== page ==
On its second album, 2012’s Coexist, the xx doubled down on the minimalist aesthetic that made its debut an instant classic. Coexist found new ways to work with the spaces between Romy Madley Croft’s clear-toned guitar lines, Oliver Sim’s melodic bass and Jamie Smith’s restrained beats and gauzy keyboards, and new ways to throw Croft and Sim’s introspective vocals into sharp relief.
The danger of minimalism, however, is that it eventually becomes more difficult to create something fresh through subtraction rather than addition. The blare of horns that opens I See You announces a retooled, vibrant xx. I See You startles with its extroverted touches: the forceful vocals on “Say Something Loving,” the R&B hooks to “Lips,” the “I Can’t Go For That” Hall & Oates sample on “Hold On.” While “Performance” might fit on Coexist, almost every other song includes at least one disruptor, even if it’s as subtle as the increased BPM of “I Dare You” or the unison vocals of “Test Me.”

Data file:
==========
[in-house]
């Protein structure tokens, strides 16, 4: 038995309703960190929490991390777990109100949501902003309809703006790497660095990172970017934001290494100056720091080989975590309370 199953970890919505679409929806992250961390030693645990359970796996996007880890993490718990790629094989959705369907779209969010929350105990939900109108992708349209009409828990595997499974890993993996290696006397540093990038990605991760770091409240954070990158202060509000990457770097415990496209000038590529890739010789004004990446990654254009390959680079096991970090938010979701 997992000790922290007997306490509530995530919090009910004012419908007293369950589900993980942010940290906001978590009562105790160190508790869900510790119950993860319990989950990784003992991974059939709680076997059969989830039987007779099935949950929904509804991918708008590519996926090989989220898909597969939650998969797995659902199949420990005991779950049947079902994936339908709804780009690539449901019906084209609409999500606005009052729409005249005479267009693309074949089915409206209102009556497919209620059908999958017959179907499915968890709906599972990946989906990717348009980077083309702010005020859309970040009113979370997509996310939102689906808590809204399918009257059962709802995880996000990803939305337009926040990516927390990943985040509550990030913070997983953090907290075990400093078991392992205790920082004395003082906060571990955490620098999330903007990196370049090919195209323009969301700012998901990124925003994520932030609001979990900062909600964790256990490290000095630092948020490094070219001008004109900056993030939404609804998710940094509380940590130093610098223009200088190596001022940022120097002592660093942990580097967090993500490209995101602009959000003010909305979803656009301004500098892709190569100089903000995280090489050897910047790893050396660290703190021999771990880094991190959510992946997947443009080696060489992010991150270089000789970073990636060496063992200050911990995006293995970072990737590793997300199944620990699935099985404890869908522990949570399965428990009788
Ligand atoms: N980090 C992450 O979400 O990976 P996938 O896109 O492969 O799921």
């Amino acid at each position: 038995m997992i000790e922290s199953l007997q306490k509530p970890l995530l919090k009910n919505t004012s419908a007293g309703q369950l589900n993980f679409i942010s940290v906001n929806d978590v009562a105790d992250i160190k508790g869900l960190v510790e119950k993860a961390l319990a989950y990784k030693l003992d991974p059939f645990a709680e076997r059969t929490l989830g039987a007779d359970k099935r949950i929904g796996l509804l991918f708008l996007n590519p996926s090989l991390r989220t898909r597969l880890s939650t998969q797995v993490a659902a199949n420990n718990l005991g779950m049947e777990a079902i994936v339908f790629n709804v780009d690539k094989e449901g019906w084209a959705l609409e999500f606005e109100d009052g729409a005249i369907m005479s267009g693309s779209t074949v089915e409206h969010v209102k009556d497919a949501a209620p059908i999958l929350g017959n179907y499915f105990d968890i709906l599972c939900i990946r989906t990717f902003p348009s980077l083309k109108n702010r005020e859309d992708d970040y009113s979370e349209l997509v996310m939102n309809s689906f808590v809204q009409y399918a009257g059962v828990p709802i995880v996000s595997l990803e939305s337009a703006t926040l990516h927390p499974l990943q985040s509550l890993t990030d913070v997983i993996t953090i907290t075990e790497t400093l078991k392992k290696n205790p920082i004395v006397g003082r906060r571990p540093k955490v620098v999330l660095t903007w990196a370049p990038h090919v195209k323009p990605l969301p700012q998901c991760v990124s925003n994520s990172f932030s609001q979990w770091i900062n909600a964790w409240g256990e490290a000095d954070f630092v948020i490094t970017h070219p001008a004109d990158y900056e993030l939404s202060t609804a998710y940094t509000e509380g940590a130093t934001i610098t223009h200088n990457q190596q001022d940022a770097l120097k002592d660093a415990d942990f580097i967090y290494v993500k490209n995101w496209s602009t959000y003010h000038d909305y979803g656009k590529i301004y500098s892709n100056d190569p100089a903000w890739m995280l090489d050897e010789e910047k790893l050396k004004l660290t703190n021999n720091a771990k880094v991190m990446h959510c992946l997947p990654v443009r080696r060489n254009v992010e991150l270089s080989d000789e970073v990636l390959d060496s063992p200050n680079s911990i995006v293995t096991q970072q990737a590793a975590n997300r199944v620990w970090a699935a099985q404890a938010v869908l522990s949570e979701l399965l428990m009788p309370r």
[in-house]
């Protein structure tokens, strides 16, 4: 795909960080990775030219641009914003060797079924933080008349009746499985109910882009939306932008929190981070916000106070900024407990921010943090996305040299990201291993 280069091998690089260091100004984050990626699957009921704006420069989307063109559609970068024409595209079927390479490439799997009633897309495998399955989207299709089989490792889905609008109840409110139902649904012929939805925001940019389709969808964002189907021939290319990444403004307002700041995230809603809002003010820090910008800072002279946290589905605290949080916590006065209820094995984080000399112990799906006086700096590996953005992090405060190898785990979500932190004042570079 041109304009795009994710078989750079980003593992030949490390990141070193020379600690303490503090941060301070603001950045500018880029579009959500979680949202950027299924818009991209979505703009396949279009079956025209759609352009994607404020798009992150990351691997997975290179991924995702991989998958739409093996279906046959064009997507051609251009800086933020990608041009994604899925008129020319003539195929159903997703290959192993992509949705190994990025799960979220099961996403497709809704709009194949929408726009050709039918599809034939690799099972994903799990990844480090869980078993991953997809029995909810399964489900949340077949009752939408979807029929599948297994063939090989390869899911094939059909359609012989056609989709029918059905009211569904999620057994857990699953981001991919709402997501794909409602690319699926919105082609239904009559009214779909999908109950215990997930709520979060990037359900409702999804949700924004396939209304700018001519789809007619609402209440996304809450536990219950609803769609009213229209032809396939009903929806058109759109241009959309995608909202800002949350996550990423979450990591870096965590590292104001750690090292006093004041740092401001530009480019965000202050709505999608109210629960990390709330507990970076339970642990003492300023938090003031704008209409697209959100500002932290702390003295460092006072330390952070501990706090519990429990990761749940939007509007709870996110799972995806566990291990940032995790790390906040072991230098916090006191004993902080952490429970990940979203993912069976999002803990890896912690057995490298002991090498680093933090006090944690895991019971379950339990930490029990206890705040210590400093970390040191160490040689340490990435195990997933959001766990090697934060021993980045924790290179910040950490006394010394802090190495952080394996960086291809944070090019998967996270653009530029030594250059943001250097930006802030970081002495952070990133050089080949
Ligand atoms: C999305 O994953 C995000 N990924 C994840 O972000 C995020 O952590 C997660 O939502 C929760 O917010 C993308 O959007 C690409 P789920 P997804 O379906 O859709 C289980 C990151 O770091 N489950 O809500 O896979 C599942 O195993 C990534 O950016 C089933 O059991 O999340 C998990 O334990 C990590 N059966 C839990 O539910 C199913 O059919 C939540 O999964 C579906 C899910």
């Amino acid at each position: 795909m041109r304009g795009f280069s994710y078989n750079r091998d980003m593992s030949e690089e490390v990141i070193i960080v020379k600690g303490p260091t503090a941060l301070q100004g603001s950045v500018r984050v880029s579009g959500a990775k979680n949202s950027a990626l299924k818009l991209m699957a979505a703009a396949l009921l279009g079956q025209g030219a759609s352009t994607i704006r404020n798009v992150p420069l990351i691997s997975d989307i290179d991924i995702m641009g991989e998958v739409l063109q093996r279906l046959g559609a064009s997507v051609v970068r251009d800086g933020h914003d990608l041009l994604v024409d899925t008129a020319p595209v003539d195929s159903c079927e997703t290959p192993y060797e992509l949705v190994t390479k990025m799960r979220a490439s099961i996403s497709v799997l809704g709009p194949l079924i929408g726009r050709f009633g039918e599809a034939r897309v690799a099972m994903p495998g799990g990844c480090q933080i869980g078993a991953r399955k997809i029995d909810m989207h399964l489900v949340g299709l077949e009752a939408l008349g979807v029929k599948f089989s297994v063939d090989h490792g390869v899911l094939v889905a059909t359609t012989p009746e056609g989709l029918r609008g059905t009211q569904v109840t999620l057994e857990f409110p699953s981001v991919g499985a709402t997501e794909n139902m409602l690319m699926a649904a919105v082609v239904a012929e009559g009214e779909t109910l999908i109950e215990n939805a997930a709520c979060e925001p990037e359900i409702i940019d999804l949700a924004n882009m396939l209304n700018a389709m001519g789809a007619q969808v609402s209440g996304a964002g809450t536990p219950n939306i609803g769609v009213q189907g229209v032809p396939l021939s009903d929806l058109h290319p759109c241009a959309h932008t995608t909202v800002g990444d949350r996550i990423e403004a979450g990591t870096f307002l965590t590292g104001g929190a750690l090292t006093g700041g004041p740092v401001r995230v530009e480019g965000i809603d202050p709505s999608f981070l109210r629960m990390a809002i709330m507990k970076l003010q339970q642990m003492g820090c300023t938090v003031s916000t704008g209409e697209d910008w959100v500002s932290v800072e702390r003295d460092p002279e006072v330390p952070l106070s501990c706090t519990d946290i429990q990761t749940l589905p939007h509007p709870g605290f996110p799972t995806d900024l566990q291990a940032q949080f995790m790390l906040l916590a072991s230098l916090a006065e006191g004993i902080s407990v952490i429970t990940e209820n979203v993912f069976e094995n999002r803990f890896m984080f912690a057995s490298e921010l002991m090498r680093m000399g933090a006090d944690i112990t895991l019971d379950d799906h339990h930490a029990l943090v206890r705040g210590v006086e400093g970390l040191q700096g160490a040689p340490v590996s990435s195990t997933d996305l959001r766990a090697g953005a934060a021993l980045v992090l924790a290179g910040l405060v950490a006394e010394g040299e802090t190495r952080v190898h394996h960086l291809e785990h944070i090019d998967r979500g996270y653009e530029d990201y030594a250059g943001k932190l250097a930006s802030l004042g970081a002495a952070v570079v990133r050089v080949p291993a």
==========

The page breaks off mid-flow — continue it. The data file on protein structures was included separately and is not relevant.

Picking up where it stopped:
Smith’s 2015 album In Colour (credited to his DJ moniker, Jamie xx) is the obvious template: Both Croft and Sim contributed vocals to their partner’s club-happy debut. But what makes this xx album work so well is that the British trio hasn’t lost sight of what has made them special from their start as teenagers on their 2009 debut: their use of space and silence; the interplay between voices, Croft’s alto often in dialogue with Sim’s baritone; the earnest, self-aware, sometimes self-lacerating lyrics; the sense that this is a young band that grew up on hip hop and U.K. club music but whose DNA includes New Order, Young Marble Giants and the Cure without being self-conscious about any of them. It continues to add up to something special.